In March 1400, Ho Quy Ly usurped the throne of King Tran Thieu De, founded the Ho dynasty and changed the country’s name to Dai Ngu, meaning peace in the ancient language. This name only lasted for very short time, until April 1407, when the Minh enemy invaded Dai Ngu and defeated the Ho dynasty.
After 10 years of resistance against the Minh (Chinese) occupation (1418-1427), Le Loi achieved a victorious triumph. In 1428, Le Loi declared himself King of Le dynasty and changed the name of the country back to Dai Viet. At this time, the territory of Vietnam had expanded to the region of present-day Hue. The name Dai Viet remained under the Le dynasty (1428-1787) and the Tay Son dynasty (1788-1810).
The first appearance of the name Vietnam
In 1802, Nguyen Anh claimed his coronation to become the first Nguyen King, starting the Nguyen dynasty and changing the country’s name to Viet Nam. This name was officially recognized in many diplomatic missions in 1804. However, the words Vietnam had already appeared very early in history. First, in the 14th century, in a book of code entitled Vietnam The Chi, edited by Doctor Ho Tong Thoc. Then, in the book by scholar Nguyen Trai entitled Du Dia Chi at the beginning of 15th century, the words Viet Nam were repeated several times. Doctor Trinh Nguyen Binh Khiem (1491-1585) had written on the first page of his work Trinh Tien Sinh Quoc Ngu the following "Viet Nam has constructed its foundation..." The words Viet Nam was also found in some carved stelae of the 16th-17th century in Bao Lam Pagoda, Hai Phong (1558), in Cam Lo Pagoda, Ha Tay (1590), in Phuc Thanh Pagoda, and Bac Ninh (1664). In particular, in the first sentence on the stele Thuy Mon Dinh (1670) at the landmark on the border at Lang Son reads "This is the gateway of Viet Nam that guards the northern frontiers."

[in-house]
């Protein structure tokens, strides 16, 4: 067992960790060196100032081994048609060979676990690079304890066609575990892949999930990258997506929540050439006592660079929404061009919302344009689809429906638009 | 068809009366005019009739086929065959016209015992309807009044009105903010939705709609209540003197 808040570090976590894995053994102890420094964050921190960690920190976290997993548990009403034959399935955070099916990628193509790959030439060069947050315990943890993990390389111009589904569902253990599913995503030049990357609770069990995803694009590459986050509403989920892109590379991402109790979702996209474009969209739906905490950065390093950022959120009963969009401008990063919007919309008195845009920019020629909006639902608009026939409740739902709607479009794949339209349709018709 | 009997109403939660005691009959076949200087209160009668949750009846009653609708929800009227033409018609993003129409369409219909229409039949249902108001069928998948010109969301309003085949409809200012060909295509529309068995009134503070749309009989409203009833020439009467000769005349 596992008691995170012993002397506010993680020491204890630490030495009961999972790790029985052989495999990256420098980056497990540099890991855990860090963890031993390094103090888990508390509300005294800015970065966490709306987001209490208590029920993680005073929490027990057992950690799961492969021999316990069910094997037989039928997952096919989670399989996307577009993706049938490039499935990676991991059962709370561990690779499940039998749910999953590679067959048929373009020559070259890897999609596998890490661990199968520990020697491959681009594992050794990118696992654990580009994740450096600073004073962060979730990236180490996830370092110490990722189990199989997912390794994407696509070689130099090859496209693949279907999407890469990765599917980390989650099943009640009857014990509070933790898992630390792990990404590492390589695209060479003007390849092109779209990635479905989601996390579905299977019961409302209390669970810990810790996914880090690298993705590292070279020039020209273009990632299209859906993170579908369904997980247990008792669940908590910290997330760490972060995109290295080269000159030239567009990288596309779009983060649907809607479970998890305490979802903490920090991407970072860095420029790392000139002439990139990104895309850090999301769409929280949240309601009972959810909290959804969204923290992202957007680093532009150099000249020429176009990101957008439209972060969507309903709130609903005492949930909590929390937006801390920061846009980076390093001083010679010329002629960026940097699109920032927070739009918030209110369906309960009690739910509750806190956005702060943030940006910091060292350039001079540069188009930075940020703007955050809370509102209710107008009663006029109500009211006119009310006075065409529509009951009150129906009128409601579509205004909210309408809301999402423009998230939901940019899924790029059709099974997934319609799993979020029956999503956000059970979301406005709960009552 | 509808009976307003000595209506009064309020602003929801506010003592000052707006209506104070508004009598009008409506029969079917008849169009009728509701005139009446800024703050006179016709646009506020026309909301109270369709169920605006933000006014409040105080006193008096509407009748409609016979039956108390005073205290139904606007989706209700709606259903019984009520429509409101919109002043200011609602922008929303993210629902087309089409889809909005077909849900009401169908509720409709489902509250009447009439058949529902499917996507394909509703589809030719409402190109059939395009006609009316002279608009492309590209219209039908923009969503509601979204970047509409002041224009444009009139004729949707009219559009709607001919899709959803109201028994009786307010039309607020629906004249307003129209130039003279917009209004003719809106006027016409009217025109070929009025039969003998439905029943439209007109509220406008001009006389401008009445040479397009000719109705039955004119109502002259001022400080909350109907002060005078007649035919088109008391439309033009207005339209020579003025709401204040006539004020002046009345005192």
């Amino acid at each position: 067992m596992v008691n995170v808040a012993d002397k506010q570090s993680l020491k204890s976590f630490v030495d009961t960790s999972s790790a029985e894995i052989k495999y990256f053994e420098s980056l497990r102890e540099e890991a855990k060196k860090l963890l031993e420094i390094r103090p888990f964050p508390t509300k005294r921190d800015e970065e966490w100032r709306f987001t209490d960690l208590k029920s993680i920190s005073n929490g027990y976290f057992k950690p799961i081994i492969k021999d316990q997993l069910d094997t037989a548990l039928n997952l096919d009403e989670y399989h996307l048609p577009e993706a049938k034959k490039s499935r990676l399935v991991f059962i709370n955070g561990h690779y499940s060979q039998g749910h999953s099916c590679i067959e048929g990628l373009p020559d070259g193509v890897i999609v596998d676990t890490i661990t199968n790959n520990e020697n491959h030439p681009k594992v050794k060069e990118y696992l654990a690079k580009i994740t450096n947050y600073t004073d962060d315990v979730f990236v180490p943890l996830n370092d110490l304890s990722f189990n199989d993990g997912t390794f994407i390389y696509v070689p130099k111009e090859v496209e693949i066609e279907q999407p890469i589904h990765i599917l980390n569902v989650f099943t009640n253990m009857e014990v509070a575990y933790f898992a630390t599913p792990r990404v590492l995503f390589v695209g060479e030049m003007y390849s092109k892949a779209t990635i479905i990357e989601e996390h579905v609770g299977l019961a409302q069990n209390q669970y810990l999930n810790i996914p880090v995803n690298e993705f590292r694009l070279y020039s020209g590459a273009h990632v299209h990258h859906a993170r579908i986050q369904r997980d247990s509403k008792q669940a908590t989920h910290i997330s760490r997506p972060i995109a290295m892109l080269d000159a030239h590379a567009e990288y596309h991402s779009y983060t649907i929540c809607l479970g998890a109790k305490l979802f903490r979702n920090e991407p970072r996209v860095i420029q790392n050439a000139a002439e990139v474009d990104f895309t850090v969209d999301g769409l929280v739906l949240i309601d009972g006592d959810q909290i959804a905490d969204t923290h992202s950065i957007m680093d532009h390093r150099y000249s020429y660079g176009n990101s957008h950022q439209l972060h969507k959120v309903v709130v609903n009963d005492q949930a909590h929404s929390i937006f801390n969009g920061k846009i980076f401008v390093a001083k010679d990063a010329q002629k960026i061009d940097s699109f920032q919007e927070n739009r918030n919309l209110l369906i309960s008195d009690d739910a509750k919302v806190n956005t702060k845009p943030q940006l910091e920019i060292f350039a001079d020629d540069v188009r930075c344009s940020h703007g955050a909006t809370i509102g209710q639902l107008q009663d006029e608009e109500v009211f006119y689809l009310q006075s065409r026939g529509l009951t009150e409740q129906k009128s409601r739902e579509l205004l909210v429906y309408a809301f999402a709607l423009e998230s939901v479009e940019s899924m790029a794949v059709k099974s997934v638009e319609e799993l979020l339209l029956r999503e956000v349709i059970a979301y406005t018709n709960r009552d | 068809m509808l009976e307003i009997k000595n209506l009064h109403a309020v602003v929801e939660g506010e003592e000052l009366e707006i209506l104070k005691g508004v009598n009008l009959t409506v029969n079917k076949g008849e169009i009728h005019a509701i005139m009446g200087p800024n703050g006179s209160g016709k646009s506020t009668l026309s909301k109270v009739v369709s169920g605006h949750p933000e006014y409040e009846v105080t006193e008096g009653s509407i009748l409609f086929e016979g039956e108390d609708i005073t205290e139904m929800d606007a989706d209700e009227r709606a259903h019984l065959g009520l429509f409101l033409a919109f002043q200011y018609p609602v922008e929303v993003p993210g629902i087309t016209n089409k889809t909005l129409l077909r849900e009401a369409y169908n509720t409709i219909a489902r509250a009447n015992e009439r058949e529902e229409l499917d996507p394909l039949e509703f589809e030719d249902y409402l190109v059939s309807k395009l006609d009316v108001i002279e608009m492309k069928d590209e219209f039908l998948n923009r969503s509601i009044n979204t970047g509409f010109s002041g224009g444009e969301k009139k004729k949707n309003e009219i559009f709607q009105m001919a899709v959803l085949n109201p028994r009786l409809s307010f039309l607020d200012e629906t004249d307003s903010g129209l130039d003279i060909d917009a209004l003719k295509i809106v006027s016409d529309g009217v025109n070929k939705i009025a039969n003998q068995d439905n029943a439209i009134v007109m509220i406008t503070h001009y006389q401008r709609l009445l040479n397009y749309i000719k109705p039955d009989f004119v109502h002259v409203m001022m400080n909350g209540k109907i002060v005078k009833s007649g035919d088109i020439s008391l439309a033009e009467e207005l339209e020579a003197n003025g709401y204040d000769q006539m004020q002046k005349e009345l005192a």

In terms of meaning, there are many theories that prove the words Viet Nam are created by combining two racial and geographic elements. During the reign of King Minh Mang (1820-1840), the name of the country was changed to Dai Nam, but Viet Nam was still widely used in many literary works, civil business affairs, and social relations.
In 1858 French imperialism took hold of the country.
Following the triumph of the August Revolution on August 19, 1945, which ended French colonial oppression and began a new era in the country, President Ho Chi Minh proclaimed the nation’s independence. The national name Democratic Republic of Viet Nam was born on September 2, 1945. Although Viet Nam (Vietnam) suffered from war and separation in the following 30 years, the sacred words Vietnam were very popularily used from the north to the south, and were deeply imprinted in the hearts of the Vietnamese people.
Following the liberation of Southern Vietnam on April 30, 1975, the entire country of Vietnam was completely unified. In the first meeting of the national assembly of the unified Vietnam on July 2, 1976, the assembly decided to name the country The Socialist Republic of Vietnam. The constitution of 1980, and again in 1992, continued its affirmation of the country’s official name.